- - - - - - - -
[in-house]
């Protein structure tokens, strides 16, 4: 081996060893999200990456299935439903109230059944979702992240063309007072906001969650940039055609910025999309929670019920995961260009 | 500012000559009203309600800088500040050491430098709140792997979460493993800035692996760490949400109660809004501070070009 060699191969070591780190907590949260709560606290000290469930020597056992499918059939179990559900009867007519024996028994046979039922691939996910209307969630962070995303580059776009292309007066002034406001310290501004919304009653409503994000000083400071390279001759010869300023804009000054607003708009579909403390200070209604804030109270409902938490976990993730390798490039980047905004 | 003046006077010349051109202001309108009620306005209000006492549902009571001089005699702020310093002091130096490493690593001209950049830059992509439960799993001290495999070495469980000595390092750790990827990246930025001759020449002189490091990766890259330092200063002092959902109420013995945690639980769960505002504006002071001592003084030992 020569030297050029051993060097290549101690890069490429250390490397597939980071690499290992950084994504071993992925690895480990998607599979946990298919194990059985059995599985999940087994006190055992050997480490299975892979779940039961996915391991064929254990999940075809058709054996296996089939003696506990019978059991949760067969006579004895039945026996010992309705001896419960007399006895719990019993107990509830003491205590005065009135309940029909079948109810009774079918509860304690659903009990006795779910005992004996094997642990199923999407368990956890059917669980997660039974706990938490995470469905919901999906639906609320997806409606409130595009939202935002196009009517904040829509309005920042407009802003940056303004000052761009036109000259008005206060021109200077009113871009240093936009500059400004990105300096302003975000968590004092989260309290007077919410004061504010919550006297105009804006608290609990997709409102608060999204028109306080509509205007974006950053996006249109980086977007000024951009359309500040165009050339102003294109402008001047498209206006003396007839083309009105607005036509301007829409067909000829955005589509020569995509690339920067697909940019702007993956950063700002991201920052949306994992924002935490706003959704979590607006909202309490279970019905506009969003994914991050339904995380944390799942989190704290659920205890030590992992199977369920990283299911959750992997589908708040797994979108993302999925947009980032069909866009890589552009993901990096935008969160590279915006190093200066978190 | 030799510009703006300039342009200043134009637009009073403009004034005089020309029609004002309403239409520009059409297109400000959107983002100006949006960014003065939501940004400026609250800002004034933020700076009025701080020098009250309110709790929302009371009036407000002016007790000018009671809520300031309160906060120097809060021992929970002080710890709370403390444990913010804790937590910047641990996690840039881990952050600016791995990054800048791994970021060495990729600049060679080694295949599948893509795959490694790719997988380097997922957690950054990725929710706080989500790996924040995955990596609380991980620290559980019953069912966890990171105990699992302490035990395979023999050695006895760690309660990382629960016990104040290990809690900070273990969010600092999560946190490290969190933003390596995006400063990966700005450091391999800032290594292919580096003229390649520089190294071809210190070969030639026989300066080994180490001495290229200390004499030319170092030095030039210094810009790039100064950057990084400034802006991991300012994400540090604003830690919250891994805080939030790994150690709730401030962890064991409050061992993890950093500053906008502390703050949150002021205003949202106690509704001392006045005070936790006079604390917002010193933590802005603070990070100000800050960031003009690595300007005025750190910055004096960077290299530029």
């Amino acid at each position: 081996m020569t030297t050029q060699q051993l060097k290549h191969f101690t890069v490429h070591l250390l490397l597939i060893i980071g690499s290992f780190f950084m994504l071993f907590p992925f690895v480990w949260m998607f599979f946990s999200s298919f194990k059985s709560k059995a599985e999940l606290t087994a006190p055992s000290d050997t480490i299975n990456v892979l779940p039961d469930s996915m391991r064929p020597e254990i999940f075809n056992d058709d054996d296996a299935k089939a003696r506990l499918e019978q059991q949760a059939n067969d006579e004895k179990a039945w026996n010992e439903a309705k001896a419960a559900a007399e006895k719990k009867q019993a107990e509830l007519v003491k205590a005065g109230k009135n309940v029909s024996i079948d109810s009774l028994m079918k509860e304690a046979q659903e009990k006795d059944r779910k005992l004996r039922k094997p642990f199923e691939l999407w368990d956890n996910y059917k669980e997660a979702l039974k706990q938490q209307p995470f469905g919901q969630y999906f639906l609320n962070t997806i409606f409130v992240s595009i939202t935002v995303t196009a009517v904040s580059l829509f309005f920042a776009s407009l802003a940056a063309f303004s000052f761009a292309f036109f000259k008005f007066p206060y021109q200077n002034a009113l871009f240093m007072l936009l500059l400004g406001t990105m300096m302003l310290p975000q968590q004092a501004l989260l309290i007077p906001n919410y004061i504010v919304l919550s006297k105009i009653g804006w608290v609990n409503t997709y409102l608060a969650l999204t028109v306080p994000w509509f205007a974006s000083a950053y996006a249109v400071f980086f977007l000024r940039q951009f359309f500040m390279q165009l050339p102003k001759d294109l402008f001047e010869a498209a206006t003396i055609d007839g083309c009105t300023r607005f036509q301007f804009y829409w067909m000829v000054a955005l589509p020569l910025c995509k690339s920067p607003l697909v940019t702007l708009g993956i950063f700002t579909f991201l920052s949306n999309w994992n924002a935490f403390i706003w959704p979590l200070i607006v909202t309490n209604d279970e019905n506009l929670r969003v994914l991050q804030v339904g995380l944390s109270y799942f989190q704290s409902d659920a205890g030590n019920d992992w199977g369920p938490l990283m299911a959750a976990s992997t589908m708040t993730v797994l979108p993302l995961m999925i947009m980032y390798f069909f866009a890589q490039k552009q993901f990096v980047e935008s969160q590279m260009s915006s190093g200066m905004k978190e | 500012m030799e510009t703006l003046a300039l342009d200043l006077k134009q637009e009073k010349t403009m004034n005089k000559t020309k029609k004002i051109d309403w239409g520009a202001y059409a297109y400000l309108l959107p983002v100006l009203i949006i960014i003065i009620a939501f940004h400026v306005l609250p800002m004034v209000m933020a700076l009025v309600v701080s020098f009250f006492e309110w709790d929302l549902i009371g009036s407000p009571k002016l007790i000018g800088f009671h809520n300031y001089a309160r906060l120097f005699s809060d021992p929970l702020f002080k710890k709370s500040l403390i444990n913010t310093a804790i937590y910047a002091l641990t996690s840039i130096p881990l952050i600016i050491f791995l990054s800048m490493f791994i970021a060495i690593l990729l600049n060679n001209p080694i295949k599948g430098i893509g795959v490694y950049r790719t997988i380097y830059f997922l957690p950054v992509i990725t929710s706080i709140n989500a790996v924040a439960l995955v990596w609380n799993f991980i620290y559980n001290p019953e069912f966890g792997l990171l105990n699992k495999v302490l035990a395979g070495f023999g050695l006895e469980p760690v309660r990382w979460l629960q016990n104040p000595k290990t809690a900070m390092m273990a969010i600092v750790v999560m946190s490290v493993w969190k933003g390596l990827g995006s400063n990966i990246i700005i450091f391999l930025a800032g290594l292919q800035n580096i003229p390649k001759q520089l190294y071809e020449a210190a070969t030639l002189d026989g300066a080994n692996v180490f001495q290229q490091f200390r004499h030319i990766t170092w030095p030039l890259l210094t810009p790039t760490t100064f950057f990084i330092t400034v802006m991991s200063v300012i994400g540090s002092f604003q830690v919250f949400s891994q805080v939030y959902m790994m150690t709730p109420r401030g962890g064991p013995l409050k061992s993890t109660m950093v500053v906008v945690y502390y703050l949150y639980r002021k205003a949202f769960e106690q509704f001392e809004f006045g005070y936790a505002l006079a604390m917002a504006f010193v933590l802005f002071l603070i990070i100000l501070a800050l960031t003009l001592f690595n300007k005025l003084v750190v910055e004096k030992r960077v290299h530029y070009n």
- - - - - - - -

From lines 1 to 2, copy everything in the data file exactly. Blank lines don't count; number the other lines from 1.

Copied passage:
[in-house]
């Protein structure tokens, strides 16, 4: 081996060893999200990456299935439903109230059944979702992240063309007072906001969650940039055609910025999309929670019920995961260009 | 500012000559009203309600800088500040050491430098709140792997979460493993800035692996760490949400109660809004501070070009 060699191969070591780190907590949260709560606290000290469930020597056992499918059939179990559900009867007519024996028994046979039922691939996910209307969630962070995303580059776009292309007066002034406001310290501004919304009653409503994000000083400071390279001759010869300023804009000054607003708009579909403390200070209604804030109270409902938490976990993730390798490039980047905004 | 003046006077010349051109202001309108009620306005209000006492549902009571001089005699702020310093002091130096490493690593001209950049830059992509439960799993001290495999070495469980000595390092750790990827990246930025001759020449002189490091990766890259330092200063002092959902109420013995945690639980769960505002504006002071001592003084030992 020569030297050029051993060097290549101690890069490429250390490397597939980071690499290992950084994504071993992925690895480990998607599979946990298919194990059985059995599985999940087994006190055992050997480490299975892979779940039961996915391991064929254990999940075809058709054996296996089939003696506990019978059991949760067969006579004895039945026996010992309705001896419960007399006895719990019993107990509830003491205590005065009135309940029909079948109810009774079918509860304690659903009990006795779910005992004996094997642990199923999407368990956890059917669980997660039974706990938490995470469905919901999906639906609320997806409606409130595009939202935002196009009517904040829509309005920042407009802003940056303004000052761009036109000259008005206060021109200077009113871009240093936009500059400004990105300096302003975000968590004092989260309290007077919410004061504010919550006297105009804006608290609990997709409102608060999204028109306080509509205007974006950053996006249109980086977007000024951009359309500040165009050339102003294109402008001047498209206006003396007839083309009105607005036509301007829409067909000829955005589509020569995509690339920067697909940019702007993956950063700002991201920052949306994992924002935490706003959704979590607006909202309490279970019905506009969003994914991050339904995380944390799942989190704290659920205890030590992992199977369920990283299911959750992997589908708040797994979108993302999925947009980032069909866009890589552009993901990096935008969160590279915006190093200066978190 | 030799510009703006300039342009200043134009637009009073403009004034005089020309029609004002309403239409520009059409297109400000959107983002100006949006960014003065939501940004400026609250800002004034933020700076009025701080020098009250309110709790929302009371009036407000002016007790000018009671809520300031309160906060120097809060021992929970002080710890709370403390444990913010804790937590910047641990996690840039881990952050600016791995990054800048791994970021060495990729600049060679080694295949599948893509795959490694790719997988380097997922957690950054990725929710706080989500790996924040995955990596609380991980620290559980019953069912966890990171105990699992302490035990395979023999050695006895760690309660990382629960016990104040290990809690900070273990969010600092999560946190490290969190933003390596995006400063990966700005450091391999800032290594292919580096003229390649520089190294071809210190070969030639026989300066080994180490001495290229200390004499030319170092030095030039210094810009790039100064950057990084400034802006991991300012994400540090604003830690919250891994805080939030790994150690709730401030962890064991409050061992993890950093500053906008502390703050949150002021205003949202106690509704001392006045005070936790006079604390917002010193933590802005603070990070100000800050960031003009690595300007005025750190910055004096960077290299530029």